Cuy

Those of you who have ever bonded with a pet guinea pig are advised to read no further.

A local specialty in Cusco, and other Andean regions in Peru, Colombia and Equador, is cuy, roasted guinea pig, and the manner by which it is served is not for the faint hearted.

Appearing whole, lying prostrate on a plate, eyes and ears visible, teeth bared, legs splayed out behind it, often in the company of potatoes and vegies, diners are left with little doubt as to what they are eating – although depending on quality and how it is served, cuy can sometimes look like a rat that’s just chewed on a high voltage power cable.

It tastes… like chicken, with a bit of pork and rabbit mixed in. Not bad really, if you can get over appearances. Many travellers, in fact, have come to develop quite a love of its crispy skin.

Guinea pigs reproduce like rabbits, so perhaps that explains the taste resemblance. High in protein and low in fat and cholesterol, they are bred easily (and rapidly) in urban environments, so it makes sense to eat them. It’s certainly not just a tourist thing; ordinary Peruvians eat millions of the things each year. They are so popular, and have been for so long, that a painting of the Last Supper in the main cathedral in Cusco shows Christ and his disciples with a plate of cuy in front of them – see it for yourself. Cuy even features significantly in certain modern day religious festivals.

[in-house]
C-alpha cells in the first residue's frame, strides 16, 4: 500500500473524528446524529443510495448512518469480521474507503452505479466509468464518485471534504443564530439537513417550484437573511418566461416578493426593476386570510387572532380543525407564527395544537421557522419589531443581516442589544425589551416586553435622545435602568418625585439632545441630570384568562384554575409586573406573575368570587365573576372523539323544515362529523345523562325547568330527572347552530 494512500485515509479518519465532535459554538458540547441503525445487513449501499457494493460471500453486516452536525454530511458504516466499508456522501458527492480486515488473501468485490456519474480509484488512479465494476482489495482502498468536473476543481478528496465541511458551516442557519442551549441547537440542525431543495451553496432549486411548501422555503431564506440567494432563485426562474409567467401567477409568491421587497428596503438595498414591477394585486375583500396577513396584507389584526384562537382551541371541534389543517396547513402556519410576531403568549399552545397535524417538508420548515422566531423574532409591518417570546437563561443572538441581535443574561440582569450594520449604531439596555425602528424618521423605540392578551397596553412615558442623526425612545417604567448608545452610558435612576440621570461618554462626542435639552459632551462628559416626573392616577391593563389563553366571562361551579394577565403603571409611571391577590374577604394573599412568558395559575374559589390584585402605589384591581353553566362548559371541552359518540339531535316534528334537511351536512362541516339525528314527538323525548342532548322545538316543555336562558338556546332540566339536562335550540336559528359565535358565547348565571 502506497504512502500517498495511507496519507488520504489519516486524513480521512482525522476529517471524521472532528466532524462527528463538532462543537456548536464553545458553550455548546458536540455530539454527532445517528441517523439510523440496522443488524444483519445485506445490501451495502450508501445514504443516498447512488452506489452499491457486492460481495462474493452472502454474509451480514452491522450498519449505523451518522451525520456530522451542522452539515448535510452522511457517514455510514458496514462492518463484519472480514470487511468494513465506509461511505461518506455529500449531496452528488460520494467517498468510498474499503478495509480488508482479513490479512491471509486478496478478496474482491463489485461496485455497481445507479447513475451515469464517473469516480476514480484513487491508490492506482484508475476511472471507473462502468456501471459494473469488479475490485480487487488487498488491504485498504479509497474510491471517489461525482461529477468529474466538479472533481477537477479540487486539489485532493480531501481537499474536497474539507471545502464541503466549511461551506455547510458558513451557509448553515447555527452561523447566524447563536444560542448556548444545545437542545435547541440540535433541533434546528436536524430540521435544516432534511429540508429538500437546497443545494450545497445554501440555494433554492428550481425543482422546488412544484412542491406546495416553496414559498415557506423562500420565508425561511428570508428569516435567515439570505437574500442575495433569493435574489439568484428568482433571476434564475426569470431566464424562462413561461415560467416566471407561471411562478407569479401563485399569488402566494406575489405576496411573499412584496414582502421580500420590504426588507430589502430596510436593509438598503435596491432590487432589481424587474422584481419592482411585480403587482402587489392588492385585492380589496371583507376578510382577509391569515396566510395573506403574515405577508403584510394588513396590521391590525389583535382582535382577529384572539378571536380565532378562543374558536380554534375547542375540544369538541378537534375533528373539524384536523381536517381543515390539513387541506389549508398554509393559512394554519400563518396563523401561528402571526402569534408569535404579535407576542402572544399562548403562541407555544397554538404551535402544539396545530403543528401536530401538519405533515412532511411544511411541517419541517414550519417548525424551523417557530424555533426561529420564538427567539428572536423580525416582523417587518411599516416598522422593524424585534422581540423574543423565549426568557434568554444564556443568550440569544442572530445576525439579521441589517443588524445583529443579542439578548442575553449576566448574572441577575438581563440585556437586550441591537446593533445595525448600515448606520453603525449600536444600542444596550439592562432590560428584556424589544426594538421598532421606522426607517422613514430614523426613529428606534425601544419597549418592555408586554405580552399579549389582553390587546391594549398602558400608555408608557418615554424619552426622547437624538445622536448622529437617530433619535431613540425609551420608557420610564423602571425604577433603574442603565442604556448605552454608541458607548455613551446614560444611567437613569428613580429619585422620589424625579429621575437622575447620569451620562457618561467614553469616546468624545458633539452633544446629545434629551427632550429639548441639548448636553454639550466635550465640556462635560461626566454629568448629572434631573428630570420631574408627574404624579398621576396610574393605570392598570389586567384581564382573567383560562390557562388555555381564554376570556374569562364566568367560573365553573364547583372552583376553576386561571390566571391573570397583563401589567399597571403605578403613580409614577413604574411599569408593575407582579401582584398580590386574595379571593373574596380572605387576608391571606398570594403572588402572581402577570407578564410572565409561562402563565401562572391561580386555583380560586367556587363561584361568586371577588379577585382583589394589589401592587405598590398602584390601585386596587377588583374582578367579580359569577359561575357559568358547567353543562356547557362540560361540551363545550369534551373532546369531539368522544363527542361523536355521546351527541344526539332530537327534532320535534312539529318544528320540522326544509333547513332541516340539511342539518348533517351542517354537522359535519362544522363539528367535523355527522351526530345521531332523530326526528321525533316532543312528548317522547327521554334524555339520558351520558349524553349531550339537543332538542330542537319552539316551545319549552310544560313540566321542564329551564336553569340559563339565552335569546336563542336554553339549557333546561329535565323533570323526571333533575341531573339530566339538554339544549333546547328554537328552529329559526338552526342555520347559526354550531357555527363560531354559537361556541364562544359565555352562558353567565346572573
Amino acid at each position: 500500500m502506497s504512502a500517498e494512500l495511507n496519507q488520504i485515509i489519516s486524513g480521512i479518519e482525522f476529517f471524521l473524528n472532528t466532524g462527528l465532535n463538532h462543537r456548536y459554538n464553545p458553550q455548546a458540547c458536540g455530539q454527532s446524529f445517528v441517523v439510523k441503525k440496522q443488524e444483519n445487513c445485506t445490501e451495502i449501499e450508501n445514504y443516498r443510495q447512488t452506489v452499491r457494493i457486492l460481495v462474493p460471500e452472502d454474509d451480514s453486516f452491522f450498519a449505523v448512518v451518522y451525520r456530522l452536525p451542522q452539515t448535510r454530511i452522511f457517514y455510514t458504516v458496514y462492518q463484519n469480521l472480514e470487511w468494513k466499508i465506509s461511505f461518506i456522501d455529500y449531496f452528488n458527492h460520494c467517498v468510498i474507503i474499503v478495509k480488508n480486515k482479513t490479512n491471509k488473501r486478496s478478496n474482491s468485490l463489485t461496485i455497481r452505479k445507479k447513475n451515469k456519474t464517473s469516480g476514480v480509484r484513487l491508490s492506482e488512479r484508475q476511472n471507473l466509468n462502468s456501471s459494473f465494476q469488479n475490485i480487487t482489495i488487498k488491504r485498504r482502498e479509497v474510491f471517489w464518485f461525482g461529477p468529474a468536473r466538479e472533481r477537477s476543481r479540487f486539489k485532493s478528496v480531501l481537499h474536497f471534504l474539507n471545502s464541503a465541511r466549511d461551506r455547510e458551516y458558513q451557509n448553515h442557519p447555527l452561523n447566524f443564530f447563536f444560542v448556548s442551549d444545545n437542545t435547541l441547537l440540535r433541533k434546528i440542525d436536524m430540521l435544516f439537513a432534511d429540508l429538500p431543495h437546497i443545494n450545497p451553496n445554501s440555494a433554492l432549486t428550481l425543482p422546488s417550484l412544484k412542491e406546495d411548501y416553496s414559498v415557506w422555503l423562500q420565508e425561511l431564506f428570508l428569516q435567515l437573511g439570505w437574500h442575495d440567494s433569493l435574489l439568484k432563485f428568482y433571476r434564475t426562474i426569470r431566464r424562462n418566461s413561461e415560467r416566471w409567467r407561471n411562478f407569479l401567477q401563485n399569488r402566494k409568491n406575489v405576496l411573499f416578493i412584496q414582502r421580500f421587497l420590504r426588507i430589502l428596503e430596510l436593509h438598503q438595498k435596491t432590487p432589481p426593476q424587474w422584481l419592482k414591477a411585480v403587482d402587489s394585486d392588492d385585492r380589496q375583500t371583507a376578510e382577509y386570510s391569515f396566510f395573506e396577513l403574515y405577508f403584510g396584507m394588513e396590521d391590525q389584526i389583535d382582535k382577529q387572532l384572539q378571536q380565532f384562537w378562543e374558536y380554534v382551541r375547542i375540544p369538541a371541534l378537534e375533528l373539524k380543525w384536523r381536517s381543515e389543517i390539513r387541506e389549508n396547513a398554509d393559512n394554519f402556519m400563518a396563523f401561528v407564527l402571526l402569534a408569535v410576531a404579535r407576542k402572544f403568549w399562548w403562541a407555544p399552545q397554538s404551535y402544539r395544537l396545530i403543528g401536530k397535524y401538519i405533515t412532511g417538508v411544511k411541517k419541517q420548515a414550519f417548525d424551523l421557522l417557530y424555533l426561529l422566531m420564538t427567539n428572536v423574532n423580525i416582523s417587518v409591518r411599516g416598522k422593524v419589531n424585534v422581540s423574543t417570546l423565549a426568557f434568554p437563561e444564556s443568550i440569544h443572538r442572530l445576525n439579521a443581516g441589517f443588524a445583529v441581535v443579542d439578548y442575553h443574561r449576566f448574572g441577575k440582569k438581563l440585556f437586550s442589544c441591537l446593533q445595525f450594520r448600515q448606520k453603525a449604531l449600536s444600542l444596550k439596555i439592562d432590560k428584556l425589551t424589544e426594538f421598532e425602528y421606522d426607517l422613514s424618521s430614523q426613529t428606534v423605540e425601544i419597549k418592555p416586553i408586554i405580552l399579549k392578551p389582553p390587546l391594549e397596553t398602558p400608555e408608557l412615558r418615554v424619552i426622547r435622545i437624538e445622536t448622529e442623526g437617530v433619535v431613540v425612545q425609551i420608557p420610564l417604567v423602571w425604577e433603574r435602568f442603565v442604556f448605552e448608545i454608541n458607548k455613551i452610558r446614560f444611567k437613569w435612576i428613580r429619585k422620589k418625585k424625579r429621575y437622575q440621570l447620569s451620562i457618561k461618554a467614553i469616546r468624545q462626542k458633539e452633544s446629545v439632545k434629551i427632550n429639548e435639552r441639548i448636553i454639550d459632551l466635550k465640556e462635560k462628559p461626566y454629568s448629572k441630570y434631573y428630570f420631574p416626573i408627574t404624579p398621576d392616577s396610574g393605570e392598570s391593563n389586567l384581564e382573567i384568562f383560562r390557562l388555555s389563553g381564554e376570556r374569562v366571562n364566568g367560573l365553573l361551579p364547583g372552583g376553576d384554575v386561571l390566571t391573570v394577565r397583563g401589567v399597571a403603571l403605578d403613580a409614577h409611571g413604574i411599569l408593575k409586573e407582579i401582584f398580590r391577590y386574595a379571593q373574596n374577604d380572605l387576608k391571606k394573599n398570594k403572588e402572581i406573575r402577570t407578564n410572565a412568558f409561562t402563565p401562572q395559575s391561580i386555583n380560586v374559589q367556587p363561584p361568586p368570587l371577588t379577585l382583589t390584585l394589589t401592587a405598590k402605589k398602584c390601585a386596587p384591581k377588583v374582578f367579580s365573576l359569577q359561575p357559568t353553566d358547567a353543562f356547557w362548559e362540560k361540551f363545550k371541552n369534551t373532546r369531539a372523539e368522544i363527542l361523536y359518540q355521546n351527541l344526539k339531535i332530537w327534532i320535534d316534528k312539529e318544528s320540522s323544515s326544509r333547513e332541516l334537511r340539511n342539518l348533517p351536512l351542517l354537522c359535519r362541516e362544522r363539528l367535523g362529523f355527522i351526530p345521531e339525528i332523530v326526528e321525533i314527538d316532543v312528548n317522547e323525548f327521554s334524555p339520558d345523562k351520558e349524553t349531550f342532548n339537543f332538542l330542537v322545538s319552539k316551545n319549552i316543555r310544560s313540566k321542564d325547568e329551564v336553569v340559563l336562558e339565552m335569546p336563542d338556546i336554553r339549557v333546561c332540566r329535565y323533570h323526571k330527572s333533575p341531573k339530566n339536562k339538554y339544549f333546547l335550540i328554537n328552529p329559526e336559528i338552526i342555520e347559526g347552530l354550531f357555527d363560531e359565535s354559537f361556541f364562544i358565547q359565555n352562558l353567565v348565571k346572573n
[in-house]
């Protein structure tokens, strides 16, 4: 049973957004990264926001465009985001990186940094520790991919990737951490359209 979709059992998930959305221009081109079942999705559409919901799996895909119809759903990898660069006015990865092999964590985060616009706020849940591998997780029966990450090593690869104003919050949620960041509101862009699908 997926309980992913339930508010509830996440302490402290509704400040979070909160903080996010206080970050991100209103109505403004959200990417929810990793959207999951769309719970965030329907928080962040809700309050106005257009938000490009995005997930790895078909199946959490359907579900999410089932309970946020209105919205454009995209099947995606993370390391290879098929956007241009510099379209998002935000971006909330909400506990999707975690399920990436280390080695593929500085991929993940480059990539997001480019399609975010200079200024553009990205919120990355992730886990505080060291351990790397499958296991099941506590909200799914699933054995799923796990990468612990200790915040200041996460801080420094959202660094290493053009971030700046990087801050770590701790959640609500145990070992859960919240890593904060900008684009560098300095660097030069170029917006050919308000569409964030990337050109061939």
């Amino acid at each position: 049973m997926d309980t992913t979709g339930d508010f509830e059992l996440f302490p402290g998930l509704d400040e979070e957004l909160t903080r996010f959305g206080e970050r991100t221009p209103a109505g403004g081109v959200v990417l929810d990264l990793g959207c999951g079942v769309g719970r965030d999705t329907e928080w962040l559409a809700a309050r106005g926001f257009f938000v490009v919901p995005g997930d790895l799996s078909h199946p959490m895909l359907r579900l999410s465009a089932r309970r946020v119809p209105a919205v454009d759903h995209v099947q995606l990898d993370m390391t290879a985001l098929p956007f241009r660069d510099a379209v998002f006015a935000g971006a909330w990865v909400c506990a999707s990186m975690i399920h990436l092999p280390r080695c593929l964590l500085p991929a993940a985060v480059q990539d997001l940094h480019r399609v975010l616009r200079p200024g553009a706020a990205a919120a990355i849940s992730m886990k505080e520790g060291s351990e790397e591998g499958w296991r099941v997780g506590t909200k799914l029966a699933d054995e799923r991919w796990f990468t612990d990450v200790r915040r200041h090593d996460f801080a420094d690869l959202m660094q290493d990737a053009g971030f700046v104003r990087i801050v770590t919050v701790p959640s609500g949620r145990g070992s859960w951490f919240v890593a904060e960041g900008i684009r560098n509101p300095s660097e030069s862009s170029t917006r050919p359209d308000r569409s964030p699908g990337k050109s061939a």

If there is any place to try cuy, it’s Cusco. With restaurants trying to out-do each other as they vie for the tourist dollar, the quality of culinary offerings, on the whole, is high. And the best place for cuy is definitely Kusikuy, at Suécia 339. But if you don’t think you can handle the traditional presentation and you’re willing to pay for fine dining, the ever-popular Cicciolina offers causa tibia de cuy, shredded guinea pig on caramelized apple with mashed yellow potatoes, olive oil, lime and yellow aji pepper.

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